Latest News – Ayo and Iken
Hurricane Irma Preparedness
Ayo and Iken Technology Featured by American Bar Association
When you run a small to mid-sized legal practice, business continuity is everything. For a firm like Ayo & Iken, which has established itself in Florida, with a good market position and a practice that’s growing at a respectable rate, the one thing that can truly hurt the firm’s bottom line is a business interruption. Even small interruptions can drain finances enough to cause concern, while major, catastrophic events can easily be the death knell of a practice if its leaders have not planned ahead and taken steps to set up automatic business continuity processes.
Cloud-based technology has proven to be invaluable to business continuity planning. In its mature form, the cloud has proven to be scalable and reliable, while offering a high depth of functionality, in essence allowing firms to create a virtual business online. Everything you previously did on site or manually with disparate systems can now be done virtually with a cloud platform—desktop applications, document management, time and billing, new client or case intake, document creation, and even your phone system can all exist in the cloud. Once it’s all there, you can enjoy the high availability cloud vendors provide, but none of the cost of highly capable networks, servers, software and staff. And as long as you have an Internet connection, you can access your entire operation from anywhere.
While this certainly may sound attractive in the abstract, the recent spate of natural disasters around our country has had a serious potential to cripple businesses, and has truly put cloud technologies to the test. Ayo & Iken is a prime example of how operating in the cloud can make all the difference when business continuity is threatened by matters beyond your control.
Six years ago, Ayo & Iken decided to get rid of all local software and move everything possible to the cloud. The firm had begun branching out and opening additional offices around Florida, and needed to find a solution that would give scattered employees access to all the firm’s systems. The previous setup had involved local servers stored in a giant rack at one location. It simply wasn’t scalable to account for expansion, with no assurance of integrity in backup measures if something were to go wrong.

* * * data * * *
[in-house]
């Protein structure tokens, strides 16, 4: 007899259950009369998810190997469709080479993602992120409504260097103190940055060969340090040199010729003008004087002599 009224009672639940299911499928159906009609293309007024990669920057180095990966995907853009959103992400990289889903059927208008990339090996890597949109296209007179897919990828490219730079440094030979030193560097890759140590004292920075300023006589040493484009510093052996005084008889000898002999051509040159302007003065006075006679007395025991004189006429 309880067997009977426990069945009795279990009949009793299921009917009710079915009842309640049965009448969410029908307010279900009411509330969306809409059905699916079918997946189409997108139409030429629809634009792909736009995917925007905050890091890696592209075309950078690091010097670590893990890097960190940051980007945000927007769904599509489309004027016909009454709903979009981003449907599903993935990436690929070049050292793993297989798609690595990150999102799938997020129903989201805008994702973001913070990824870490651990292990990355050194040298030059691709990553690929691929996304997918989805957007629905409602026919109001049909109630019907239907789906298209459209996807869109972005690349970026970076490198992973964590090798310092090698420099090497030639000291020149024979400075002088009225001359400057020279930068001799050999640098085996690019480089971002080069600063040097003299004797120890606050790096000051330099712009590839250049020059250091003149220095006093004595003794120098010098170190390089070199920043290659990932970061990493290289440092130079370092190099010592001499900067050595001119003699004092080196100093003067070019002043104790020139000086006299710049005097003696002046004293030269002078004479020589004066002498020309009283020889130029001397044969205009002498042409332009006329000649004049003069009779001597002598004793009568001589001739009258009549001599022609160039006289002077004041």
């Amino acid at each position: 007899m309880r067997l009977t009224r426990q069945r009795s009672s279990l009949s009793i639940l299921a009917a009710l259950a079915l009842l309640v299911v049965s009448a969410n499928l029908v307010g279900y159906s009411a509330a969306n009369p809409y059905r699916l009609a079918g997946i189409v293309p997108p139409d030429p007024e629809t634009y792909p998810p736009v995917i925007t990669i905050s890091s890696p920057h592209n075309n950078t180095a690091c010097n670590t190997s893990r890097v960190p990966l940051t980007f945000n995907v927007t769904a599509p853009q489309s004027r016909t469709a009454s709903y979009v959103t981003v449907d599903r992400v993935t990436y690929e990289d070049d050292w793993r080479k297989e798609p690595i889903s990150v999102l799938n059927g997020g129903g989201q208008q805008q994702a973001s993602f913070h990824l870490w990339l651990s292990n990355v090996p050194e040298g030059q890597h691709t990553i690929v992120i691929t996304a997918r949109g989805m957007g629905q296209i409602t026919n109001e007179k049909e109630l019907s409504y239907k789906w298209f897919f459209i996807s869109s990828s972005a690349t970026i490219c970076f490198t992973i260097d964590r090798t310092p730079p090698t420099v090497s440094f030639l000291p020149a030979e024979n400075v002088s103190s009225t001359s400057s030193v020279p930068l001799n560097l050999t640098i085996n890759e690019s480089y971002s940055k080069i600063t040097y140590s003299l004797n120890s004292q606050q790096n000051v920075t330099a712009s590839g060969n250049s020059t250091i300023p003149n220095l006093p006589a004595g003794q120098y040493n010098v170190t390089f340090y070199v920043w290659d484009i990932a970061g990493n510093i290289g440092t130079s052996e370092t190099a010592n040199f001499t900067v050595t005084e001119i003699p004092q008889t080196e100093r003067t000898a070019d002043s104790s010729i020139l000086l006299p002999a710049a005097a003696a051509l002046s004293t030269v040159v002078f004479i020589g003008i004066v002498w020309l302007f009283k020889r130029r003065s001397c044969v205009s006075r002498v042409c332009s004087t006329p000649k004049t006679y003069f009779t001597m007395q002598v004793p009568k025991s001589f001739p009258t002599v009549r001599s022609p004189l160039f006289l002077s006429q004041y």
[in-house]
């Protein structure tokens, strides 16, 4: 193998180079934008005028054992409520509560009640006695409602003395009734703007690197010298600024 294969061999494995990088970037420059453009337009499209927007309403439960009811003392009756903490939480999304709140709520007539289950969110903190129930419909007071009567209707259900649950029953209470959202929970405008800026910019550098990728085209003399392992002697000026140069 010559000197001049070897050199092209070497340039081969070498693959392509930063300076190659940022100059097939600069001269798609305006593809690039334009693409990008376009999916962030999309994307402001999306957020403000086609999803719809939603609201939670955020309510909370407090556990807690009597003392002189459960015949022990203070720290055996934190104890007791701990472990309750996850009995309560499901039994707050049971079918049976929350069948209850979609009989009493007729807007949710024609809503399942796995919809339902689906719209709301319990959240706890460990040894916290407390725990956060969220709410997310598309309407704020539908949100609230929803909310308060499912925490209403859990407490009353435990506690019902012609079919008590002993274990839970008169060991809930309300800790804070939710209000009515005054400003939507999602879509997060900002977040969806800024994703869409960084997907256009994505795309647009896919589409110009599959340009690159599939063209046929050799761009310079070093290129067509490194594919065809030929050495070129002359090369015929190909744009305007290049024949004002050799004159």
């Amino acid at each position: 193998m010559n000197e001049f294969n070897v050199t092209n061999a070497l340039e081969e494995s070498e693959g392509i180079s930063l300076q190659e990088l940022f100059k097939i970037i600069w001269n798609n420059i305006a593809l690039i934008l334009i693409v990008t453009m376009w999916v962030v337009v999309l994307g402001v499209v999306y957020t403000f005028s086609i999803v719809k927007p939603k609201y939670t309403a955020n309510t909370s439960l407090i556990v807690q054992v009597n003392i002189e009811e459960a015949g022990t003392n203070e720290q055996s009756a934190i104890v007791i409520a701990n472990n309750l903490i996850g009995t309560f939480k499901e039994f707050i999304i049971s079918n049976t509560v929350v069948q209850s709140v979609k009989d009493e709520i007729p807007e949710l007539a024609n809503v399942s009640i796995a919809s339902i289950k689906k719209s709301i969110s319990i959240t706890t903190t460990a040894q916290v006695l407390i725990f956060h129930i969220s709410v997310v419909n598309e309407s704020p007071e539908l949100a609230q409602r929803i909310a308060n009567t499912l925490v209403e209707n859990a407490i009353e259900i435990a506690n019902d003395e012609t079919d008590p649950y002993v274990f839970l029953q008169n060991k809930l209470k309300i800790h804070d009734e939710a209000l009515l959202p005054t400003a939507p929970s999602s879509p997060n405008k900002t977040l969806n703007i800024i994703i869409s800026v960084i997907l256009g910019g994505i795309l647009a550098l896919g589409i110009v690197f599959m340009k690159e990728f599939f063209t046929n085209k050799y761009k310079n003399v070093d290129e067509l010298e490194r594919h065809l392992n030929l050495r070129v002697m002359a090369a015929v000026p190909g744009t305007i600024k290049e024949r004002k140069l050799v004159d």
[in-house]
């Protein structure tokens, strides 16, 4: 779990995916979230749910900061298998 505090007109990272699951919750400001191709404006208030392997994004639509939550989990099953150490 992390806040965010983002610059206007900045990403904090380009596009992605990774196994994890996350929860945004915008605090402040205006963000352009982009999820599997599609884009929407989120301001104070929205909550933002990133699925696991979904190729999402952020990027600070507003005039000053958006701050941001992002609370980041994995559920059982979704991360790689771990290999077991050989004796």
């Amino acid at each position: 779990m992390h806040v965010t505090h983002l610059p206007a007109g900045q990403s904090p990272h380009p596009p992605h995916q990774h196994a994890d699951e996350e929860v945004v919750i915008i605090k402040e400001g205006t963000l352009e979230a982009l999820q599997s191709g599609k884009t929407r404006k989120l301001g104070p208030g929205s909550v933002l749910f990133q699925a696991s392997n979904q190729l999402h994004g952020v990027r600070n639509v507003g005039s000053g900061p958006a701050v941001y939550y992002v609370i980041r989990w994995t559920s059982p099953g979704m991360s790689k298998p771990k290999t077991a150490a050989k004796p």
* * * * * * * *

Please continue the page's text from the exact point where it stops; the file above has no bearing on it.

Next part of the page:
Ayo and Iken Christmas Party – 2017
It seems like the year went by like lightening! Ayo and Iken celebrated our 11th holiday party in Orlando where we took time to thank our legal team members for their hard, dedicated work throughout the year.
The theme of this year, like every other year is “family”, and “service to clients.” The firm pulls out all the stops to make sure each and every team member feels appreciated for shouldering our client’s stress throughout the year. We also express a hearty thank you to significant others because they are part of our support system for our team.
We handed out our annual awards, thanked everyone for their service, and also enjoyed the companionship of seeing the team members that normally work in distant offices. It is an annual tradition that traces the history and success of the firm. This year we had a largest gathering ever!
The Ayo and Iken Team hopes you had a happy holiday, and will have a wonderful 2018.
A New Political Action Committee Emerges to Push for Alimony Reform
By Robert Napper Ayo & Iken Legal Correspondent
The death of an alimony reform bill this past legislative session seemed like a blow to hopes for changes to the law, but there is a new political action committee that recently held its first statewide meeting in the Tampa Bay area that says the bill’s demise is a good thing and the movement for change has never been stronger. It may take some time however as the newly established all-volunteer Florida Family Law Reform Political Action Committee Inc. readily admits that they believe they do not have a friend in the governor’s mansion who will sign meaningful alimony reform legislation. So the plan is to forgo trying to undertake seeking a sponsor for a new bill for the 2018 legislative session and instead embark on a fundraising and lobbying blitz for next year with an eye toward filing a new bill in 2019 after Gov. Rick Scott leaves office due to term limits.